Tuesday, October 31, 2006
America's Middle Class Has Become Globalization's Loser
A superpower declining
By Gabor Steingart
At the beginning of the 21st century, the United States is still a superpower. But it's a superpower facing competition from beyond its borders as well as internal difficulties. Its lower and middle classes are turning out to be the losers of globalization.
There are essentially three exclusive characteristics whose simultaneous development have served as the foundations of the United States's success up until now -- and they only appear in this particular combination in America. They are not only the country's biggest strengths, but also its greatest weaknesses. It's worth scrutinizing them more closely.
First, nowhere in the world can you find such a high concentration of optimism and daring. America is the country that strives hardest for what is new -- not just since yesterday (like Eastern Europeans) and not just for the last three decades (like the Chinese); rather from the very instant settlers began arriving. Unabashed curiosity seems to be hardwired into the nation's genetic code.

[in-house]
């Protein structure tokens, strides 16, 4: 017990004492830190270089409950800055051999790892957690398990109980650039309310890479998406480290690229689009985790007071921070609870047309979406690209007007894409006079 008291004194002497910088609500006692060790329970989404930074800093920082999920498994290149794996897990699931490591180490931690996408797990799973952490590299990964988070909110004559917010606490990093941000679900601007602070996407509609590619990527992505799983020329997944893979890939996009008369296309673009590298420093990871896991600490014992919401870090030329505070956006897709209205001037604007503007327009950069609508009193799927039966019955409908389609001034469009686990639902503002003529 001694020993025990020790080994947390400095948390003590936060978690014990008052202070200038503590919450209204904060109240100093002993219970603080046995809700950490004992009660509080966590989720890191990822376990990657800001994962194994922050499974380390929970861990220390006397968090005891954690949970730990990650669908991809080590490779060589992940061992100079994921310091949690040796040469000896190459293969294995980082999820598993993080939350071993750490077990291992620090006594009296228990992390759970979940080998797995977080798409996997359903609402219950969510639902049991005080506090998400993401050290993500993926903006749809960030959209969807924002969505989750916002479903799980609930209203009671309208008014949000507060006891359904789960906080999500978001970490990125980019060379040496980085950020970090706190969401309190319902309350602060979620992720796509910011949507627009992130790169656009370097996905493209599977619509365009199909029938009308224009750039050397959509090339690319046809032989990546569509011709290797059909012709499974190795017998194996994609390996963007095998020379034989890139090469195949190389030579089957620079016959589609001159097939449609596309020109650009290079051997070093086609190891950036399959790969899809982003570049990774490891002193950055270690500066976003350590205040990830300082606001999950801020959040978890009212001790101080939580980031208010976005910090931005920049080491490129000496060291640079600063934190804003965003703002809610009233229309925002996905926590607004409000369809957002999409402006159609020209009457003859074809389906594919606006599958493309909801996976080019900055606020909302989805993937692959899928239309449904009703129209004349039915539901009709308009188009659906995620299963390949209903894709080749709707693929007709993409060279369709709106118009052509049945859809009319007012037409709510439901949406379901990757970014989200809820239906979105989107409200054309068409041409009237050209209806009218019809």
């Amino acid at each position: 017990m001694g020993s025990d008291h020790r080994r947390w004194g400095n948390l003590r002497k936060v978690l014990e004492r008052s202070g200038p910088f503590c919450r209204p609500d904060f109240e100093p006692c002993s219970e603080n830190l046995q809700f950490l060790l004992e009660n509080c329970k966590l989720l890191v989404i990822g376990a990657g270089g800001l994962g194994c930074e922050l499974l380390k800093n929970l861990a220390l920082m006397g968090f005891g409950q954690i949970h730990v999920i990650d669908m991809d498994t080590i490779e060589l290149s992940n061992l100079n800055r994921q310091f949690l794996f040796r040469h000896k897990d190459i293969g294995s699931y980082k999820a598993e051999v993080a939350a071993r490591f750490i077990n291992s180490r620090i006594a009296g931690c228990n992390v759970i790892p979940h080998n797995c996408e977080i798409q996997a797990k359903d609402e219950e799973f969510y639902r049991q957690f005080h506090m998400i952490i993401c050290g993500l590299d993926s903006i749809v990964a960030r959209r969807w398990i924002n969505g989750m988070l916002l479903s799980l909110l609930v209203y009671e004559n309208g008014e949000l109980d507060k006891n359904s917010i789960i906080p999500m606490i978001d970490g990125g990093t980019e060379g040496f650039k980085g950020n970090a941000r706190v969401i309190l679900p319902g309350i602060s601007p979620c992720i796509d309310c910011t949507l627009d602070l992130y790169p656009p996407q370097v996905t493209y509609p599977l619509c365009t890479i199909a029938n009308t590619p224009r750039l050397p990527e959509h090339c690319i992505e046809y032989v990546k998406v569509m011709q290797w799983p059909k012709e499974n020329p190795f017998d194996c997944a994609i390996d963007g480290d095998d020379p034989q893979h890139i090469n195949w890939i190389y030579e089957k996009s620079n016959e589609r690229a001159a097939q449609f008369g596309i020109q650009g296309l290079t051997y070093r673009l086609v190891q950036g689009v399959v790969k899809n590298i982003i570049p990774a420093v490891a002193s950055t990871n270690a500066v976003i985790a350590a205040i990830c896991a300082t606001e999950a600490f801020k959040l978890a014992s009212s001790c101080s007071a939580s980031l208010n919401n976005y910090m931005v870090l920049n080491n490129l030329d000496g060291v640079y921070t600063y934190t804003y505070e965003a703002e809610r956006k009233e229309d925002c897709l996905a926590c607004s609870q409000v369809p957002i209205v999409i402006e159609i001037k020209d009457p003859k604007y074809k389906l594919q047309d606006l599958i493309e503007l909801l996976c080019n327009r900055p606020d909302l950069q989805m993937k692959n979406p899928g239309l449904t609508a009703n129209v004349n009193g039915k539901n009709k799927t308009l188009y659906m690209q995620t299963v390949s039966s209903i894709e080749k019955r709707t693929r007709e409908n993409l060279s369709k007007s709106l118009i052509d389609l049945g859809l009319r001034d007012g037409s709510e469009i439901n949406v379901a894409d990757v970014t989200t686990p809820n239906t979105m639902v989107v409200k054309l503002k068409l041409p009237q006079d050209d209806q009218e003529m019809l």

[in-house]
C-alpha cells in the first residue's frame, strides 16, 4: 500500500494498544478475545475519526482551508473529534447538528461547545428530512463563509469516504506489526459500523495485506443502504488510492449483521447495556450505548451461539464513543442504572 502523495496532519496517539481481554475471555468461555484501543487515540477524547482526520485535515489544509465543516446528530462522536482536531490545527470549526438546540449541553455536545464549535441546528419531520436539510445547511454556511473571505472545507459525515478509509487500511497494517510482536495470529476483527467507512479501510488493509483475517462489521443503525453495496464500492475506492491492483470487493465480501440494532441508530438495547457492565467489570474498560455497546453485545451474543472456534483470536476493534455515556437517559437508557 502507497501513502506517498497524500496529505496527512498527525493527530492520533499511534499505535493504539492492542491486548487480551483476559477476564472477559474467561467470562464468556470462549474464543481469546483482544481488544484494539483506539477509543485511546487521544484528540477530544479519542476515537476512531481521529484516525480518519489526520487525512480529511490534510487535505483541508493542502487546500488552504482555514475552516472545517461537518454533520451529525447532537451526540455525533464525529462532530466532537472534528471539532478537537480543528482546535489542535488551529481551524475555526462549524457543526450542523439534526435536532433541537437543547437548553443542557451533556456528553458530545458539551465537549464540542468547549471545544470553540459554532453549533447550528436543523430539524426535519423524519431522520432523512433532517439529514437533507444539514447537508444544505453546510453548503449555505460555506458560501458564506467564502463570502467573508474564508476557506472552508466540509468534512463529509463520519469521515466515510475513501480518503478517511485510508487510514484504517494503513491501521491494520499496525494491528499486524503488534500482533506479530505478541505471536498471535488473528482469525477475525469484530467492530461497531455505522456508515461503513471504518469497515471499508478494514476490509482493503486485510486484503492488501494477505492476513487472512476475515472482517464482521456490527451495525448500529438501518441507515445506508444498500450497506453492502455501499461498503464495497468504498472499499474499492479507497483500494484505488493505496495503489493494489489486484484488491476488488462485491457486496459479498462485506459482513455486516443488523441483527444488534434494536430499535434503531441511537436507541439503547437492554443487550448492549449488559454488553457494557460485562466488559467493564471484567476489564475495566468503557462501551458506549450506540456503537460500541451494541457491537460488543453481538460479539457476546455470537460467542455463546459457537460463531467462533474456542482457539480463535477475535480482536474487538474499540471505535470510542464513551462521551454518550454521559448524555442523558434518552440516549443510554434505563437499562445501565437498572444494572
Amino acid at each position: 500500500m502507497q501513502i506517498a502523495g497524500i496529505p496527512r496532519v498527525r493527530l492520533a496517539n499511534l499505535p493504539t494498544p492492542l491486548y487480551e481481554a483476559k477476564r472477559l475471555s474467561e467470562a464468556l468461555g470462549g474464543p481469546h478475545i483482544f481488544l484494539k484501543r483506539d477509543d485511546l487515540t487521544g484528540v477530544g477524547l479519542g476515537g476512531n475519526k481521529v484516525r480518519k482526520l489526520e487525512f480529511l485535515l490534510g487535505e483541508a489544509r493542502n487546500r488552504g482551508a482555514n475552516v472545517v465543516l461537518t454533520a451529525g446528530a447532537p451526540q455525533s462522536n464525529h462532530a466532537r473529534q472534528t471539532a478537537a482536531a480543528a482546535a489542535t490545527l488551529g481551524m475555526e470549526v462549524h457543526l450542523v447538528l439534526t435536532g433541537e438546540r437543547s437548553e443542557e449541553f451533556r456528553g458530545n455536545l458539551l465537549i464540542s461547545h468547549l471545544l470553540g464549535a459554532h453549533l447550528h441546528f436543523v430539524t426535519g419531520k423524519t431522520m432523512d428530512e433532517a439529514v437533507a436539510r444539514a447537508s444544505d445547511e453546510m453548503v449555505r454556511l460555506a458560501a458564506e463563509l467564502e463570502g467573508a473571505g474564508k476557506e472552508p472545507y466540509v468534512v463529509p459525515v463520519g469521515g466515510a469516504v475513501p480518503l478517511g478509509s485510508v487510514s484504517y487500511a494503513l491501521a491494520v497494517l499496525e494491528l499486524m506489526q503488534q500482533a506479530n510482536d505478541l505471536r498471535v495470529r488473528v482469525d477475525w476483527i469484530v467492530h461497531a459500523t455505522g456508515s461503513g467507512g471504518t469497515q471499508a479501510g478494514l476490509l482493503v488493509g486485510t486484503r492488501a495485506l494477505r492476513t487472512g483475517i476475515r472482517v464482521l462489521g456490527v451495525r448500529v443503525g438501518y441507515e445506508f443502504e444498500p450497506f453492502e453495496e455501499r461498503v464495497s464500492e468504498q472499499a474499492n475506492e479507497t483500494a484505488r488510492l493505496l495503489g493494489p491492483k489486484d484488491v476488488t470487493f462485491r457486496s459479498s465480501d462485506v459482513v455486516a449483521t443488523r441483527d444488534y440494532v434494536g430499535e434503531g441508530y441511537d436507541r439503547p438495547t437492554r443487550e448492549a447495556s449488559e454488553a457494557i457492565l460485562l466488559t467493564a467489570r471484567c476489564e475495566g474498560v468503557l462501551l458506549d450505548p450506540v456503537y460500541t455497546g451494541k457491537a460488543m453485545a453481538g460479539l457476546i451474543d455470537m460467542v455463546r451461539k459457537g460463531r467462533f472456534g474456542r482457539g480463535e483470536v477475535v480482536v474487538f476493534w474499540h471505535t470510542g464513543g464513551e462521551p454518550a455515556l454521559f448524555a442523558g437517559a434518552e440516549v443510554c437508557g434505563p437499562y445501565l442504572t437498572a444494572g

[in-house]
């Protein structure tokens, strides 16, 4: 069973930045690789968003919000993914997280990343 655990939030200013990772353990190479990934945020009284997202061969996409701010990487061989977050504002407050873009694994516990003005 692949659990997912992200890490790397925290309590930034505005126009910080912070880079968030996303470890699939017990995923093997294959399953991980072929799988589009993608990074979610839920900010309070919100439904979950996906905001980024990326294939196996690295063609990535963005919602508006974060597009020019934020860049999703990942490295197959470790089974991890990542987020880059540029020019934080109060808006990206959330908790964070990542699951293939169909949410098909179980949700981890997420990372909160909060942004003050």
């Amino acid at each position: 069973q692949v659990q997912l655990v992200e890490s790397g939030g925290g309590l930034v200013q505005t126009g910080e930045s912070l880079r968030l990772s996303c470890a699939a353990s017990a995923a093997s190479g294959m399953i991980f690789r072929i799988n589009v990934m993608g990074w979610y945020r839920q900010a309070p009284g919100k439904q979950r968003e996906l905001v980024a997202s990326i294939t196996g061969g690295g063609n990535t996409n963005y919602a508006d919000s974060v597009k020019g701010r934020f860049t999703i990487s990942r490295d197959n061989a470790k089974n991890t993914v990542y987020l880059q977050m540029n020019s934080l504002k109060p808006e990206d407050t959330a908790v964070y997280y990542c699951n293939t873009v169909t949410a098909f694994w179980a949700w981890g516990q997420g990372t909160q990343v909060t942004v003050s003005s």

The steady influx of the adventurous and hard-working -- which helped increase the country's labor force by about 44 million people since 1980 alone and continues today -- ensures a constant replenishment of daring. After all, it's not just the additional people that make the difference. The mere addition of 17 million people into Germany following reunification in 1990 - newcomers more concerned with preserving their guaranteed rights than with making the extraordinary effort necessary for success - did nothing to foster the kind of daring you see in the United States. Indeed, the result was exactly the opposite, and it has been a painful lesson for Germany.